A new large-scale study – released ahead of World Aids Day – of gay men and other men who have sex with men (MSM) has revealed that only one third of MSM can easily access condoms, lubricant, HIV testing, and HIV treatment.
Conducted by the Global Forum on MSM & HIV (MSMGF), the study suggests that barriers like homophobia play a significant role in blocking access to HIV services for MSM, while greater comfort with health service providers and more community engagement are associated with higher levels of service access.
The online survey, conducted earlier this year, included 5779 men from 165 countries. In addition, the MSMGF collaborated with African Men for Sexual Health and Rights (AMSHeR) to conduct focus group discussions with 71 MSM across five cities in South Africa, Kenya, and Nigeria.
Of men who participated in the online survey, only 35% reported that condoms were easily accessible, 21% reported easy access to lubricant, 36% reported easy access to HIV testing, and 42% reported easy access to HIV treatment. Levels of access differed by country income level, with reduced access to services more commonly reported in lower income countries.
Adjusting for country income, greater access to condoms, lubricants, and HIV testing were associated with less homophobia, greater comfort with health service providers, and more community engagement.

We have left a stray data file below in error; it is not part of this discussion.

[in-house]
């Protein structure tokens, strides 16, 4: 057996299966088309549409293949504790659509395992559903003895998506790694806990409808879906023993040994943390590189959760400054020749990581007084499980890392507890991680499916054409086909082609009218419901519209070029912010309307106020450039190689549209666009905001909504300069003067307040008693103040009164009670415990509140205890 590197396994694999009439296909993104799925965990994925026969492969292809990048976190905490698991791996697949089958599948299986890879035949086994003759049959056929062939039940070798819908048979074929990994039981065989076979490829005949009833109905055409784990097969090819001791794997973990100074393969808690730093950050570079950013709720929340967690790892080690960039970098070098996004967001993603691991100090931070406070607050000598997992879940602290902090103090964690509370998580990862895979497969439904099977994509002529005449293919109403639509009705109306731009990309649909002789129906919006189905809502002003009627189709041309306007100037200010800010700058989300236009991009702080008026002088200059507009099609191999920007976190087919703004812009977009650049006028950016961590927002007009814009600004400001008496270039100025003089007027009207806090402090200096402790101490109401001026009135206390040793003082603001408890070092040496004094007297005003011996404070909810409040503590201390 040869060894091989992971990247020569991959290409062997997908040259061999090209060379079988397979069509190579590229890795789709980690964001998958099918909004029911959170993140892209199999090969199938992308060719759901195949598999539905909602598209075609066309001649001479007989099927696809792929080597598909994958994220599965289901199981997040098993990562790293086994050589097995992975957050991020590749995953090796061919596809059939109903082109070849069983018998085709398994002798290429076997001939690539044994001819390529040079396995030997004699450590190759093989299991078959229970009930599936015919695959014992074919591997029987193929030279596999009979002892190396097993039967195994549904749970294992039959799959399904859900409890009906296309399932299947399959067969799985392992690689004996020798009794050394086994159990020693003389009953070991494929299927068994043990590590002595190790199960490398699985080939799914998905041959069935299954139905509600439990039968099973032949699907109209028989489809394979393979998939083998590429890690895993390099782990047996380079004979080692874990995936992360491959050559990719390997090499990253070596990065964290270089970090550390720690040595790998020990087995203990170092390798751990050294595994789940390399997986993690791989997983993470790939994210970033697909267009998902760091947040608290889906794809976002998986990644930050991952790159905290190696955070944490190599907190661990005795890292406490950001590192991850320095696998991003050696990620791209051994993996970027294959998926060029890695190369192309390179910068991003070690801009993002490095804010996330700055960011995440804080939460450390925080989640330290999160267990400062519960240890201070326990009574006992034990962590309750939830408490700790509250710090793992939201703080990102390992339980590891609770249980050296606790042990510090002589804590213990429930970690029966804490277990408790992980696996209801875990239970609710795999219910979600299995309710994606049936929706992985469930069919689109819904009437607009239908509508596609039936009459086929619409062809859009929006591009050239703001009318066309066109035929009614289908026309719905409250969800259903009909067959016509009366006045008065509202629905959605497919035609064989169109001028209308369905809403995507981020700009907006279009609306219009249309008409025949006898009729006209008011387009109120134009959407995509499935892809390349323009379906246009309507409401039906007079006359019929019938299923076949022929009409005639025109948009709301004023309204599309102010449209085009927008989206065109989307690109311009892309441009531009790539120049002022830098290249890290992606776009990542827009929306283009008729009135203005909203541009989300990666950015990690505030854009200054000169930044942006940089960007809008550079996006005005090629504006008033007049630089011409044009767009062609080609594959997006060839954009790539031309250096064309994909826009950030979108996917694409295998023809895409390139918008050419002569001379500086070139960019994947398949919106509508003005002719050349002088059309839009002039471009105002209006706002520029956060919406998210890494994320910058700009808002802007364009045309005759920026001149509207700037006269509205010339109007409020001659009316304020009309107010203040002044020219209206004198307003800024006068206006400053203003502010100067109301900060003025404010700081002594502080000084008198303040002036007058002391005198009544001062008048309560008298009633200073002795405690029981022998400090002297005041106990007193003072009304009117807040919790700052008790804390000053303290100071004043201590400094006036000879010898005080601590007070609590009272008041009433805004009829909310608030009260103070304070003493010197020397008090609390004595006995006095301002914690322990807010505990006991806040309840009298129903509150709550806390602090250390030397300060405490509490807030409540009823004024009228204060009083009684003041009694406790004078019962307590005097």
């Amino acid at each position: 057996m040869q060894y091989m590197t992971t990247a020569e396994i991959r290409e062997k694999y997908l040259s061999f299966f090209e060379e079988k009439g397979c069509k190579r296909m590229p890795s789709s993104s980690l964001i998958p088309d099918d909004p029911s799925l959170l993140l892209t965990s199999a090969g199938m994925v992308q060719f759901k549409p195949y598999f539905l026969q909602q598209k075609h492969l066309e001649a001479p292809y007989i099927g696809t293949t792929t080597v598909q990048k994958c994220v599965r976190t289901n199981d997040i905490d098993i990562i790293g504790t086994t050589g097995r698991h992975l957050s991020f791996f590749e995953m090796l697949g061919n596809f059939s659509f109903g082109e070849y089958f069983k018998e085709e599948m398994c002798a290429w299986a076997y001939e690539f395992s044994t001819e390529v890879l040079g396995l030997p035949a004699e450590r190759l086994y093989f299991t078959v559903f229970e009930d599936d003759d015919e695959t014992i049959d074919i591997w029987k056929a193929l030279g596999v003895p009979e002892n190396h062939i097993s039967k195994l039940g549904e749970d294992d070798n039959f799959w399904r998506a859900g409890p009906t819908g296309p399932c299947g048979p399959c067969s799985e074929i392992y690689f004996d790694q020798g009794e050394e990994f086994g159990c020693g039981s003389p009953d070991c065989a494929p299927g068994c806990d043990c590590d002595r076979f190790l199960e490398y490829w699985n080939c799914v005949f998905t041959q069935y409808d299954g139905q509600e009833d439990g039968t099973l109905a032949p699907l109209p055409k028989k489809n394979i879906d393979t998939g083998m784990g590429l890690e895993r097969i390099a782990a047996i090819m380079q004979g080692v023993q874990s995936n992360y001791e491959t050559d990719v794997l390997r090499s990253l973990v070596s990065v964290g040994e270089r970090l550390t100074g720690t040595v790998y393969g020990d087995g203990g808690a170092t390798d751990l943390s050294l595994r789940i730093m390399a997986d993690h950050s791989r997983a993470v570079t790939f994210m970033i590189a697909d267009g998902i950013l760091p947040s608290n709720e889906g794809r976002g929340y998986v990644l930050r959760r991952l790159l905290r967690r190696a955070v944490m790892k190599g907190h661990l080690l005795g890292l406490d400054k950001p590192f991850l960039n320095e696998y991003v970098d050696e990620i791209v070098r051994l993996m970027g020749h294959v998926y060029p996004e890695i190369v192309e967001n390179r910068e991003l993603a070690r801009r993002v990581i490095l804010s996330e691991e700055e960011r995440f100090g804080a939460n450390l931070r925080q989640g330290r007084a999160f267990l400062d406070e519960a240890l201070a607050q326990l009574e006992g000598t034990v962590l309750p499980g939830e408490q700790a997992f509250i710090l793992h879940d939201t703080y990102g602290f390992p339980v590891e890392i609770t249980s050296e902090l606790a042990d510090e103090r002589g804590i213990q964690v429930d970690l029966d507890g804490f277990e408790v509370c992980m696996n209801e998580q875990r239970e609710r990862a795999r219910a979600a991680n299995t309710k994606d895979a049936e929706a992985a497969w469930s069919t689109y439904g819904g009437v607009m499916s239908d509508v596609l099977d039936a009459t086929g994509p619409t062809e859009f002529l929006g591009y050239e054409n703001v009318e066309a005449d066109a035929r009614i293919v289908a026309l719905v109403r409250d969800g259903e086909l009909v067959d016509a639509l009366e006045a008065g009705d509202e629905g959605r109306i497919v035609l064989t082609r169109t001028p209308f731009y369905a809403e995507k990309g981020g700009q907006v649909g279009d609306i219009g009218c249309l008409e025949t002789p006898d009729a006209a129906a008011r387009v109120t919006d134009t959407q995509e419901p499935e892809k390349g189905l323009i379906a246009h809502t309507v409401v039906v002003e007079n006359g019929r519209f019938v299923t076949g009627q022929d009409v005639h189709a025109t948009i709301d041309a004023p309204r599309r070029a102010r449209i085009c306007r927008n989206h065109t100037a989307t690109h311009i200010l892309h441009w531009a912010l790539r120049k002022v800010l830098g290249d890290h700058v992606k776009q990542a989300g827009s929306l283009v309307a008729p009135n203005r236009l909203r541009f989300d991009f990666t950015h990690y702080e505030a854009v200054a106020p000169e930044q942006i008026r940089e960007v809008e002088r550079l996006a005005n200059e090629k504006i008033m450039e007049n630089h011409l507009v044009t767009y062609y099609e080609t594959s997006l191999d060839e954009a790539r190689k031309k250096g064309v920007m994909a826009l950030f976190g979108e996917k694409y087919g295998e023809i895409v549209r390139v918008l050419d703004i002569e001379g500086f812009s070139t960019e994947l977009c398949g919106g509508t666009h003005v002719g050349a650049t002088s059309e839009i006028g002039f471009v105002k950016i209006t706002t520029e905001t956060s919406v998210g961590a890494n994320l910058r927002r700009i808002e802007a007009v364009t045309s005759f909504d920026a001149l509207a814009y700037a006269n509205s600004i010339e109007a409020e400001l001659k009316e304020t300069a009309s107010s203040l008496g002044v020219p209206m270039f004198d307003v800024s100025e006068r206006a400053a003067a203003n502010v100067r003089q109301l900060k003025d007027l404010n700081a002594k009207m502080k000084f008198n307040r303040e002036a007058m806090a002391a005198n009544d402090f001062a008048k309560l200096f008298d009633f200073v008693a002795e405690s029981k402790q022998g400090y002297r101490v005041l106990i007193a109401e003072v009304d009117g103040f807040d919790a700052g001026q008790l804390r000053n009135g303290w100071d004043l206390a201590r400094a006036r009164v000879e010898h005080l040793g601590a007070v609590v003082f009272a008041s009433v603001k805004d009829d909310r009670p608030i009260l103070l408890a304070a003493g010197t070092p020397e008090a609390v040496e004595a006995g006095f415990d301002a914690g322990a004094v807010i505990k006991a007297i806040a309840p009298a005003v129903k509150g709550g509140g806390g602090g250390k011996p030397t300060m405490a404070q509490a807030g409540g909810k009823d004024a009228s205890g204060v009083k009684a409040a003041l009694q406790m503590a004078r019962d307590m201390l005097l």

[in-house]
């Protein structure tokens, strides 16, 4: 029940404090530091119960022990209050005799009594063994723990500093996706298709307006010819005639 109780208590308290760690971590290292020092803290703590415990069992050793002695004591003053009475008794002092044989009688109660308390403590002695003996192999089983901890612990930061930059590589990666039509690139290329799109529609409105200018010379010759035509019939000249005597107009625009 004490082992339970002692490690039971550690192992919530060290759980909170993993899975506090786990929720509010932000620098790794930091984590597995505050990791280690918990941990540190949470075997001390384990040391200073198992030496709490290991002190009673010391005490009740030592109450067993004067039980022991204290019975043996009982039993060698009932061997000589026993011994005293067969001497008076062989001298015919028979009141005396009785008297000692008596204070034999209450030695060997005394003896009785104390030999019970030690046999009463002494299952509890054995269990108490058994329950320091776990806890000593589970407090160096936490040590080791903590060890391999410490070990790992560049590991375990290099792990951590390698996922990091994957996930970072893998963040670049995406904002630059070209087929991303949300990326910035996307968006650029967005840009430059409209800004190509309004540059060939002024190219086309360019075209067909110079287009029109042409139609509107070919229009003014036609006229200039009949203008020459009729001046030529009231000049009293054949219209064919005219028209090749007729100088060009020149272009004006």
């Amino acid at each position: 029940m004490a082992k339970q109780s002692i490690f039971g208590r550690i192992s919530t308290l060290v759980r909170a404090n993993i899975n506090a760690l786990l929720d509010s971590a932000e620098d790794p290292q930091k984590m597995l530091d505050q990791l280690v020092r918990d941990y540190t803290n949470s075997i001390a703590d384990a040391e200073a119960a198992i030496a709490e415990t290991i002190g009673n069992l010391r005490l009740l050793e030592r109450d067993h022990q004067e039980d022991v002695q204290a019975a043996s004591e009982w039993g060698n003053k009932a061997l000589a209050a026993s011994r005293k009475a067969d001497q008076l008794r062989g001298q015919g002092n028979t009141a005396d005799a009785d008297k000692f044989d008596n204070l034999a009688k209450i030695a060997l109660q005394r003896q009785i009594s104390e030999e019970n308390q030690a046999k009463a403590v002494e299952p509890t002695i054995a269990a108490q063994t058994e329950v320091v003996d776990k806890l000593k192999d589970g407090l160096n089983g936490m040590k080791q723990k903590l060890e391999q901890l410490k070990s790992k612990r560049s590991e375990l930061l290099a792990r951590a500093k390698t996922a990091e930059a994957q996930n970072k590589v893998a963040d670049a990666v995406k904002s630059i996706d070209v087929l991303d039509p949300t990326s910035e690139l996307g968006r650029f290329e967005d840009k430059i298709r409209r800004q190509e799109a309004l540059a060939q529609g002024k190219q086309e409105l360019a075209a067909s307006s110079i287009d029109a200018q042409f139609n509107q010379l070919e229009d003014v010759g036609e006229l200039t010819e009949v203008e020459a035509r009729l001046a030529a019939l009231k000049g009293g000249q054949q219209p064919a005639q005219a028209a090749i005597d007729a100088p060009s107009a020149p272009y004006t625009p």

Among participants living with HIV, higher access to HIV treatment was associated with less homophobia and greater comfort with health service providers. Greater access to lubricants and greater access to HIV testing were also associated with less ‘outness’ (the degree to which others know of one’s sexual orientation) and fewer negative consequences as a result of being out, respectively.
Focus group discussion participants described how stigma, discrimination, and criminalisation force MSM to hide their sexual behaviour from health care providers, employers, landlords, teachers, and family members in order to protect themselves and maintain a minimum livelihood.
The inability of MSM to reveal their sexual behaviour to health service providers was linked to misdiagnosis, delayed diagnosis, and delayed treatment, leading to poor health prognosis and higher risk of transmitting HIV and other sexually transmitted infections to partners.
Conversely, focus group discussion participants explained that the negative consequences of these barriers were moderated by the existence of safe spaces to meet other MSM, safe spaces to receive services, access to competent mental health care, and access to comprehensive health care.
Participants described MSM-led community based organisations as safe spaces where they could celebrate their true selves, receive respectful and knowledgeable health care, and in some cases receive mental health services.
“The study’s findings underscore the urgent need to improve access to essential HIV services for gay men and other MSM worldwide,” said Dr. George Ayala, Executive Director of the MSMGF. “Successfully addressing HIV among MSM will require a real effort to address structural barriers, and the findings from this study suggest that investing in MSM-led community-based organisations may be the best way to do that.”